Should I let my 20 year old cat go?
I'm really struggling with the issue of whether to put my cat down or not.
She's nearly 20 years old, and is a real trooper. However she seems a bit frail. She sways when she sits, and she sleeps almost continually. Her eating and drinking are ok. She seems to have arthritis however, her back legs move very stiffly.
I'm moving house, and my family think she won't make it due to stress and mental anguish, and think we should put her to sleep. She is already very stressed out due to packing. I keep finding her hiding amongst boxes, and outside, trembling in the bushes. She hasn't been outside in years.
She also yowls - she's always been vocal but sometimes the sounds a bit painful, really loud and harsh. I love her dearly, I've had her nearly my whole life and as much as I want to keep her I don't want to force her life to go on if she is going to be in pain, but I also don't want to end the life of a beautiful cat who may be perfectly healthy.
on Apr 10th 2011
in Health & Wellness
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I just had to put my 18+ year old cat down a few weeks ago. He was perfectly healthy until last month. He has been frail for some time, ate and drank well, but got thinner. A few weeks ago he stopped eating and having bowel movements. I took him to the vet and they gave him an appetite stimulant, but it didn't work. He became very week and within four days of being at the vet's office I made the painful decision to put him down. I knew the time had come when he got in his litter box and literally collapsed. It took all his energy to make it to the box. He climbed out and lay on the floor within two feet. I called the vet the next morning and we were the last appointment that night. The vet determined that she thought my cat had cancer because he had fluid in his chest and abdominal cavity. I knew I had done the right thing, but I am grieving. Your cat may not be ready to go yet. You will know when the time comes. Don't just put her down because she's "old"! Best of luck!
Moving is a stressful event for any pet, especially cats who are very territorial; it's normal for her to be a little upset. You may want to take her to the vet and see about getting her on some glucosamine supplements for her arthritis and explore anti-anxiety options for the actual move, and then wait and see how she is doing a few weeks after you've settled in to the new place. As long as she is eating, drinking, and getting to the litterbox okay and still enjoys gentle petting her quality of life should be just fine to warrant letting her live out her golden years. As in the case of Guest 688091's old man senior cats often take dramatic turns for the worse and when that happens you'll know and putting her down will be the compassionate choice. But if she's going strong and steady some lucky cats live well into their 20's as healthy as most cats in their teens.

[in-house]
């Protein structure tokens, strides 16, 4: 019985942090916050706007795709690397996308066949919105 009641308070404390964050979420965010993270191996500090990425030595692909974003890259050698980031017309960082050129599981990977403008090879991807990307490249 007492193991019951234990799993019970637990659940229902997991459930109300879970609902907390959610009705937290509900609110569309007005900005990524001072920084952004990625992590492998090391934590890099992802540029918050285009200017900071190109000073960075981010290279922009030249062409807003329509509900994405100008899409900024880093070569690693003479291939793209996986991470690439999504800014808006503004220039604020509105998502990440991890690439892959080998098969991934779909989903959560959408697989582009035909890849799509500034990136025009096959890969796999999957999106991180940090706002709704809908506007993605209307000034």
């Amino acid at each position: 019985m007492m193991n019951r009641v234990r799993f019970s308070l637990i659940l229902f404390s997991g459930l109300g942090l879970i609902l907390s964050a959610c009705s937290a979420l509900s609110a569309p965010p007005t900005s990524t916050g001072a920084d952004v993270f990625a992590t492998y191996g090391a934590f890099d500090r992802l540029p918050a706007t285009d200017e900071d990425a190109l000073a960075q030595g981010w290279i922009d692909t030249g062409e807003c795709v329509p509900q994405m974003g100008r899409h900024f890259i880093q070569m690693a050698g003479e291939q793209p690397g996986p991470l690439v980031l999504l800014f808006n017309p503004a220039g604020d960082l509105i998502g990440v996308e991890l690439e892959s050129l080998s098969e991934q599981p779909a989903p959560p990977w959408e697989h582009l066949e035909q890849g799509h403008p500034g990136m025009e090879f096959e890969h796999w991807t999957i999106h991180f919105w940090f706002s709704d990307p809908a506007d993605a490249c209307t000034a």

Rambo answered on 4/10/11. Helpful? / 1
I agree with Guest. She's not quite ready to go yet, and you'll know when she is. Not being able to make it to the toilet is one sign that the end is near. I've had one cat who simply faded away, and, knowing that he was dying, crawled over to me and lay by me while he died very peacefully. Try to make the moving process as stress-free as possible for your kitty.
Spike answered on 4/10/11. Helpful? / 0
I lived to be 22 years.. I went blind.. I was still ok.. But when I started to lose my abilty to use the litter box.. My quality of life was then gone..This wasn't easy.. But it was time. I moved I was 20.. I was ok with the move because I wasn't left behind..
I even lived in a hotel with my family for 2 weeks before we got into the new house.. i just wanted to be with my family..
You will know when It's time.. Good luck.
Im Loving Memory of BooBoo answered on 5/9/11. Helpful? / 0